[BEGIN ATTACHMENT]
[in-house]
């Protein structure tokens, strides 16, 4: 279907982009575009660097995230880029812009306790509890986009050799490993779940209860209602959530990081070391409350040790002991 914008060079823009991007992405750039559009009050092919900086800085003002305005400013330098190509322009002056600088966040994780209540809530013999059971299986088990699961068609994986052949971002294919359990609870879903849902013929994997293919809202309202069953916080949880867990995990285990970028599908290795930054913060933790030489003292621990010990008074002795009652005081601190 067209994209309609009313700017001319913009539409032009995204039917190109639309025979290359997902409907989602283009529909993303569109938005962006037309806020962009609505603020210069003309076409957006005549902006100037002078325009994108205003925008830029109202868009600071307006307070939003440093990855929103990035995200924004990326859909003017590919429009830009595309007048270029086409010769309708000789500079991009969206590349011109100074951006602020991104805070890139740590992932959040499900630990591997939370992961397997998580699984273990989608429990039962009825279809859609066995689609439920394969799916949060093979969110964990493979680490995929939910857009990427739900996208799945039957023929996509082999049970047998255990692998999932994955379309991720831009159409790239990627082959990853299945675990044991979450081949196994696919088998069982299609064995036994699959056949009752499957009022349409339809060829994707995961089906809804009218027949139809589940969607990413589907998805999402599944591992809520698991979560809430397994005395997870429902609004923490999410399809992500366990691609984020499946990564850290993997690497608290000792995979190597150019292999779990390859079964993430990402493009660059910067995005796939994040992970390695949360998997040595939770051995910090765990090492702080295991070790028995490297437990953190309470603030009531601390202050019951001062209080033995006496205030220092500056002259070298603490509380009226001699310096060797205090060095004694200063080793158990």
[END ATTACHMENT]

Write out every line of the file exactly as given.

[in-house]
């Protein structure tokens, strides 16, 4: 279907982009575009660097995230880029812009306790509890986009050799490993779940209860209602959530990081070391409350040790002991 914008060079823009991007992405750039559009009050092919900086800085003002305005400013330098190509322009002056600088966040994780209540809530013999059971299986088990699961068609994986052949971002294919359990609870879903849902013929994997293919809202309202069953916080949880867990995990285990970028599908290795930054913060933790030489003292621990010990008074002795009652005081601190 067209994209309609009313700017001319913009539409032009995204039917190109639309025979290359997902409907989602283009529909993303569109938005962006037309806020962009609505603020210069003309076409957006005549902006100037002078325009994108205003925008830029109202868009600071307006307070939003440093990855929103990035995200924004990326859909003017590919429009830009595309007048270029086409010769309708000789500079991009969206590349011109100074951006602020991104805070890139740590992932959040499900630990591997939370992961397997998580699984273990989608429990039962009825279809859609066995689609439920394969799916949060093979969110964990493979680490995929939910857009990427739900996208799945039957023929996509082999049970047998255990692998999932994955379309991720831009159409790239990627082959990853299945675990044991979450081949196994696919088998069982299609064995036994699959056949009752499957009022349409339809060829994707995961089906809804009218027949139809589940969607990413589907998805999402599944591992809520698991979560809430397994005395997870429902609004923490999410399809992500366990691609984020499946990564850290993997690497608290000792995979190597150019292999779990390859079964993430990402493009660059910067995005796939994040992970390695949360998997040595939770051995910090765990090492702080295991070790028995490297437990953190309470603030009531601390202050019951001062209080033995006496205030220092500056002259070298603490509380009226001699310096060797205090060095004694200063080793158990």